Pivoting In The Mundane Apocalypse: The Past, Present and Future of Festivals
Tuesday, 20 April 2021, 17:00 to 18:30
Who this event is for
"Mark Gatiss (of Sherlock fame) was the first to use the phrase ‘mundane apocalypse’ when I interviewed him for our first and admittedly hurried online Festival last May. I run one of the largest Screenwriting Festivals in the world, the London Screenwriters’ Festival. In any normal year we would attract around 1,000 visitors for three days, enjoying presentations, talks and seminars from around 100 speakers. Plus there would be side workshops, events and social parties. We had planned out biggest ever event for April 2020… until the aforementioned ‘mundane apocalypse’ struck. And yes, I get it was far from mundane for many, myself incited. Still it does feel apt to me. In this session we will explore how all live events were first impacted by COVID-19, second reacted to the pandemic and now third plan for the uncertain future. We will drill into: technology and how COVID has accelerated digital entrepreneurship; the resistance from many and how they risk getting left behind; building more sustainable and cost effective events in the future; the surprising drawbacks and benefits of online events; how you could and should start your own digital events; the tools you can use to create something now that costs no more than your time.”
This talk is part of a series of virtual masterclasses by film and media practitioners, seeking to enable scholars and professionals in the field to share their experience and grow new partnerships. The series forms part of a strand within the newly established Creative Industries Research and Innovation Network (CIRIN) at Oxford Brookes University, which responds to the need for increased attention to the role of the creative industries in social, political and economic terms.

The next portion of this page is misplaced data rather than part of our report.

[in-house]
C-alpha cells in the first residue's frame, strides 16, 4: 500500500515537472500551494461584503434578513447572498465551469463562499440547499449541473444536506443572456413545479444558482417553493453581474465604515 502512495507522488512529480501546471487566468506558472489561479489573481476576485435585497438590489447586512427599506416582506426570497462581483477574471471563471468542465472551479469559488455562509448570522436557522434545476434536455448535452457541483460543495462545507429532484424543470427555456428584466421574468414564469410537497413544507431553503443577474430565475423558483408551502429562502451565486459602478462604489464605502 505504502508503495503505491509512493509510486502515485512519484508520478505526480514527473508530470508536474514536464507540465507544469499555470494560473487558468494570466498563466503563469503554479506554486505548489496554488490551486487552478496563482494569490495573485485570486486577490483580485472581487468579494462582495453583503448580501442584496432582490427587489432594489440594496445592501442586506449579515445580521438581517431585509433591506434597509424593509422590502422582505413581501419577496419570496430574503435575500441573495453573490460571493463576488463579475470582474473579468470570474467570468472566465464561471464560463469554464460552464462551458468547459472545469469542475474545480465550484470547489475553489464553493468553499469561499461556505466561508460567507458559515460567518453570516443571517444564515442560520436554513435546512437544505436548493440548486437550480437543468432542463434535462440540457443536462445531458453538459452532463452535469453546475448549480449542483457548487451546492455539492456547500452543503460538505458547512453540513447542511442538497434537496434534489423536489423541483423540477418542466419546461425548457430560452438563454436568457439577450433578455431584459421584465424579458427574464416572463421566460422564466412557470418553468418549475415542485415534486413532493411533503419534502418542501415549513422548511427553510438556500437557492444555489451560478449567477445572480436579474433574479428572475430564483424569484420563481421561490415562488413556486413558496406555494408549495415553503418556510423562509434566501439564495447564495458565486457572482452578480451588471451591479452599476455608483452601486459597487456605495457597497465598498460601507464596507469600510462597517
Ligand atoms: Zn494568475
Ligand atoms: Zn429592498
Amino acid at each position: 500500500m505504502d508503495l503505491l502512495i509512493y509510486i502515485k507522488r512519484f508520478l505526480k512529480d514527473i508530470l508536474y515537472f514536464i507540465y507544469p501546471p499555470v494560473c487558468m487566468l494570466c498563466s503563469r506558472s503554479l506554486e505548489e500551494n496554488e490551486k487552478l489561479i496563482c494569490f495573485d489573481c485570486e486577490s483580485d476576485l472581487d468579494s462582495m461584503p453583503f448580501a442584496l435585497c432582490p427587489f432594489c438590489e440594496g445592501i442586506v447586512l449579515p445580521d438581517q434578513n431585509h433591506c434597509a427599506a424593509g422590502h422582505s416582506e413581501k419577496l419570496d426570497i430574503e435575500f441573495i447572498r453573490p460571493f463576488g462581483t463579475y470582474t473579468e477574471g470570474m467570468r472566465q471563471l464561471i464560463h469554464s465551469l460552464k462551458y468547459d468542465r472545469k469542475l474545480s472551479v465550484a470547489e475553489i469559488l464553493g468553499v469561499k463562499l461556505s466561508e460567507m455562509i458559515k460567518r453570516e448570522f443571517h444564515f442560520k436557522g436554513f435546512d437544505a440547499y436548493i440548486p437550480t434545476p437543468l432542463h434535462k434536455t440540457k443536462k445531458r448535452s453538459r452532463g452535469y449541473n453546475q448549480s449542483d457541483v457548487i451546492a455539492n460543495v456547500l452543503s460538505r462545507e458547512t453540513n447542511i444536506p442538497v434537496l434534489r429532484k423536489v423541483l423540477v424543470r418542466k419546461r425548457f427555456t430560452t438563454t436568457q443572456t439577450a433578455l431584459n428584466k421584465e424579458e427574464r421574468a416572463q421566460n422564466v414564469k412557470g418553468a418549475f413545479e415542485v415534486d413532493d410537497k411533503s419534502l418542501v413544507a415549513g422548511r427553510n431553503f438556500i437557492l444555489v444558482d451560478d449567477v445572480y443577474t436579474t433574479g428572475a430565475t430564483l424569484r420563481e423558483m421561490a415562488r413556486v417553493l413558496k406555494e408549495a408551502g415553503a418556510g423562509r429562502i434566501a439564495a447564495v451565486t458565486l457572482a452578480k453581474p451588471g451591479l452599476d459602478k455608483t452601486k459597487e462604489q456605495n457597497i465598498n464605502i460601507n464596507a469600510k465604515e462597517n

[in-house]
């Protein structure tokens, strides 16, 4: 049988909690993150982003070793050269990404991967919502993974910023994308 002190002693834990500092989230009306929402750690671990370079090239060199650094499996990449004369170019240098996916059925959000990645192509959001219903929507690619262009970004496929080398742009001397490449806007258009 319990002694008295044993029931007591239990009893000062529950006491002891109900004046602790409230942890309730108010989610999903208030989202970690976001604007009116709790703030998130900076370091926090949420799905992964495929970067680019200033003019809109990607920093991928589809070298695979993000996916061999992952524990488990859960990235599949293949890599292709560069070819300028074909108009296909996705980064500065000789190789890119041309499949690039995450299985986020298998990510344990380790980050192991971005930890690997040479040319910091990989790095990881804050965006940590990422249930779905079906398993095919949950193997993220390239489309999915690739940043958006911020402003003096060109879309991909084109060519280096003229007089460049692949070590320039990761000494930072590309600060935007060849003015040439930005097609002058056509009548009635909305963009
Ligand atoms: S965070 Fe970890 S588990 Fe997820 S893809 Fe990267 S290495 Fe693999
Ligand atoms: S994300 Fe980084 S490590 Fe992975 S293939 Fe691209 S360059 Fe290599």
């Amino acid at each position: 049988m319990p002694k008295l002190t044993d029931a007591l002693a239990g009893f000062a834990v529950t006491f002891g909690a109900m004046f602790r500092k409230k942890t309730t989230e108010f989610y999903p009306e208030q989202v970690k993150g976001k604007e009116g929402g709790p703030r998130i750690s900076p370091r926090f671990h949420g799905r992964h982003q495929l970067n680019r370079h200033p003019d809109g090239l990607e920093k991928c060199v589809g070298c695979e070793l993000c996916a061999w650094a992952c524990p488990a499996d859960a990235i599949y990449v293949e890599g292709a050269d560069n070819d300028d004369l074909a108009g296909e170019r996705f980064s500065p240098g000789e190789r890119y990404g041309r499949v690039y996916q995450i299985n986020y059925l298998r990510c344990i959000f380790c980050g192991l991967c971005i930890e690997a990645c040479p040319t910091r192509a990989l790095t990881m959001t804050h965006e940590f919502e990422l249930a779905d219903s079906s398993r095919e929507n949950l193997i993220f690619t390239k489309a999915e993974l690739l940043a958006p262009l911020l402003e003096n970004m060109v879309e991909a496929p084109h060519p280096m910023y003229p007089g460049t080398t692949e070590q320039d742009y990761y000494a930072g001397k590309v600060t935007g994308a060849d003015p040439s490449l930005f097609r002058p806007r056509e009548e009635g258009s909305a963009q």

Each instalment of the series will seek to highlight current work undertaken in the field and suggest opportunities for growth and collaboration, while necessarily acknowledging the impact of the COVID-19 crisis from across multiple perspectives within the sector. Special attention will be reserved for the role played by new media platforms of content production, distribution and consumption in the context of a seemingly endless digital expansion, struggling cinema exhibition and shortening theatrical release windows.
The format of the series will allow for dialogue with the attendees, answering questions and networking.
For more information, please visit: https://sites.google.com/brookes.ac.uk/film-industries-masterclass.
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